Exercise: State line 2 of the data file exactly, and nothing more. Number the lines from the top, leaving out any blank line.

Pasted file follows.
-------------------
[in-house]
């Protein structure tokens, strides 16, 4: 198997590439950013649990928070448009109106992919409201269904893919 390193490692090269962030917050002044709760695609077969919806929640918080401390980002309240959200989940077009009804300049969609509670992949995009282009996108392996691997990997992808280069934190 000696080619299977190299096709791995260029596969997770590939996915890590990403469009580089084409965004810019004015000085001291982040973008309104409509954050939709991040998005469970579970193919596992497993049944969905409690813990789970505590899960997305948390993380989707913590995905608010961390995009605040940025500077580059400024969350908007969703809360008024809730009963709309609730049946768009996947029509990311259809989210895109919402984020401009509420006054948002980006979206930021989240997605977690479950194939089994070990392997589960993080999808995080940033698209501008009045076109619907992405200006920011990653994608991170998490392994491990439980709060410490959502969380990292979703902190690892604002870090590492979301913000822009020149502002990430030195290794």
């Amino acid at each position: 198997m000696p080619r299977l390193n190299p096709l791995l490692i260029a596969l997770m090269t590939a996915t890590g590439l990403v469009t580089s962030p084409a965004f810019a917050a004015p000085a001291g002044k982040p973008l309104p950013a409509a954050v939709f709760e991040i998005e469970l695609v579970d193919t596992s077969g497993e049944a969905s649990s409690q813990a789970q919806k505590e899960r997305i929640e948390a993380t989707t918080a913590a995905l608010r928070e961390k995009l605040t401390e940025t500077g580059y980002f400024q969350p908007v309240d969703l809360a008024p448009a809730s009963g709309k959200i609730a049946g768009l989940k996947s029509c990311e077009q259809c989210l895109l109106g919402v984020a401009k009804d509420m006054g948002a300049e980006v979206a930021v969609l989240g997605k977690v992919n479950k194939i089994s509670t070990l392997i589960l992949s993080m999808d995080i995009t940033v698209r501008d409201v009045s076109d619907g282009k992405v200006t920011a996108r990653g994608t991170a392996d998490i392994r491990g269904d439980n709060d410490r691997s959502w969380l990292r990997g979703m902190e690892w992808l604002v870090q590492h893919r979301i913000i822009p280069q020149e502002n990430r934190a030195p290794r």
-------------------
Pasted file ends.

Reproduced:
């Protein structure tokens, strides 16, 4: 198997590439950013649990928070448009109106992919409201269904893919 390193490692090269962030917050002044709760695609077969919806929640918080401390980002309240959200989940077009009804300049969609509670992949995009282009996108392996691997990997992808280069934190 000696080619299977190299096709791995260029596969997770590939996915890590990403469009580089084409965004810019004015000085001291982040973008309104409509954050939709991040998005469970579970193919596992497993049944969905409690813990789970505590899960997305948390993380989707913590995905608010961390995009605040940025500077580059400024969350908007969703809360008024809730009963709309609730049946768009996947029509990311259809989210895109919402984020401009509420006054948002980006979206930021989240997605977690479950194939089994070990392997589960993080999808995080940033698209501008009045076109619907992405200006920011990653994608991170998490392994491990439980709060410490959502969380990292979703902190690892604002870090590492979301913000822009020149502002990430030195290794």